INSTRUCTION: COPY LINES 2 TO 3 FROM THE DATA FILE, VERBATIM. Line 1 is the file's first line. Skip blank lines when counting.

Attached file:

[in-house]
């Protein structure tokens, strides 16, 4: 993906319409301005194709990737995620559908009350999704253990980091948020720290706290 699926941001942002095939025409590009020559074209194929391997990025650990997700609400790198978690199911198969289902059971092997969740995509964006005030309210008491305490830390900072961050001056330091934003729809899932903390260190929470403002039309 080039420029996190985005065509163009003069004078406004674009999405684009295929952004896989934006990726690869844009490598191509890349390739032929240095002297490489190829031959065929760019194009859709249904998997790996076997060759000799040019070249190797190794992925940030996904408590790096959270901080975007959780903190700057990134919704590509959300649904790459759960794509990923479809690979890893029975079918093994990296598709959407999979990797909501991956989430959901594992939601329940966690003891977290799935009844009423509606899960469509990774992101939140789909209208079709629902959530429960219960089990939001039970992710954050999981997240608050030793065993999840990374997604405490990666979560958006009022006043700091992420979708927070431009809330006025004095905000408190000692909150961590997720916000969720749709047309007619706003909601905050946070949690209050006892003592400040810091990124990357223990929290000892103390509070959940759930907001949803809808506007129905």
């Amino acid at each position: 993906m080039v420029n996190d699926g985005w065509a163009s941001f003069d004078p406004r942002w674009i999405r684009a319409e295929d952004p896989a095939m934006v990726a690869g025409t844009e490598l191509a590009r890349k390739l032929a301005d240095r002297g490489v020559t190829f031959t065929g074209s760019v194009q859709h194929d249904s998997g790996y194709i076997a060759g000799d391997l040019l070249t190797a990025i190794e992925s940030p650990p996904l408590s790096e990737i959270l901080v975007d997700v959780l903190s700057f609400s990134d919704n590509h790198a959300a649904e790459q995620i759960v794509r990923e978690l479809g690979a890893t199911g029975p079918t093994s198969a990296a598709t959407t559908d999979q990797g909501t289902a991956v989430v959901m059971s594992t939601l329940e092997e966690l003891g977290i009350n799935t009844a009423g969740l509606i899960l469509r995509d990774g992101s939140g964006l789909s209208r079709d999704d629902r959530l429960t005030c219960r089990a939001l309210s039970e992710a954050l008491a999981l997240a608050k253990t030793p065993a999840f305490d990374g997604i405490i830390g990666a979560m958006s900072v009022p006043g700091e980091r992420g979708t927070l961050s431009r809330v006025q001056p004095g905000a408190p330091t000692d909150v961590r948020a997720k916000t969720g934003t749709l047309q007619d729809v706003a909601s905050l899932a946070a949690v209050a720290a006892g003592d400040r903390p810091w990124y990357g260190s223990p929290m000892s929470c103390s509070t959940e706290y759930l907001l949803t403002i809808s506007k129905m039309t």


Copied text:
């Protein structure tokens, strides 16, 4: 993906319409301005194709990737995620559908009350999704253990980091948020720290706290 699926941001942002095939025409590009020559074209194929391997990025650990997700609400790198978690199911198969289902059971092997969740995509964006005030309210008491305490830390900072961050001056330091934003729809899932903390260190929470403002039309 080039420029996190985005065509163009003069004078406004674009999405684009295929952004896989934006990726690869844009490598191509890349390739032929240095002297490489190829031959065929760019194009859709249904998997790996076997060759000799040019070249190797190794992925940030996904408590790096959270901080975007959780903190700057990134919704590509959300649904790459759960794509990923479809690979890893029975079918093994990296598709959407999979990797909501991956989430959901594992939601329940966690003891977290799935009844009423509606899960469509990774992101939140789909209208079709629902959530429960219960089990939001039970992710954050999981997240608050030793065993999840990374997604405490990666979560958006009022006043700091992420979708927070431009809330006025004095905000408190000692909150961590997720916000969720749709047309007619706003909601905050946070949690209050006892003592400040810091990124990357223990929290000892103390509070959940759930907001949803809808506007129905």
């Amino acid at each position: 993906m080039v420029n996190d699926g985005w065509a163009s941001f003069d004078p406004r942002w674009i999405r684009a319409e295929d952004p896989a095939m934006v990726a690869g025409t844009e490598l191509a590009r890349k390739l032929a301005d240095r002297g490489v020559t190829f031959t065929g074209s760019v194009q859709h194929d249904s998997g790996y194709i076997a060759g000799d391997l040019l070249t190797a990025i190794e992925s940030p650990p996904l408590s790096e990737i959270l901080v975007d997700v959780l903190s700057f609400s990134d919704n590509h790198a959300a649904e790459q995620i759960v794509r990923e978690l479809g690979a890893t199911g029975p079918t093994s198969a990296a598709t959407t559908d999979q990797g909501t289902a991956v989430v959901m059971s594992t939601l329940e092997e966690l003891g977290i009350n799935t009844a009423g969740l509606i899960l469509r995509d990774g992101s939140g964006l789909s209208r079709d999704d629902r959530l429960t005030c219960r089990a939001l309210s039970e992710a954050l008491a999981l997240a608050k253990t030793p065993a999840f305490d990374g997604i405490i830390g990666a979560m958006s900072v009022p006043g700091e980091r992420g979708t927070l961050s431009r809330v006025q001056p004095g905000a408190p330091t000692d909150v961590r948020a997720k916000t969720g934003t749709l047309q007619d729809v706003a909601s905050l899932a946070a949690v209050a720290a006892g003592d400040r903390p810091w990124y990357g260190s223990p929290m000892s929470c103390s509070t959940e706290y759930l907001l949803t403002i809808s506007k129905m039309t």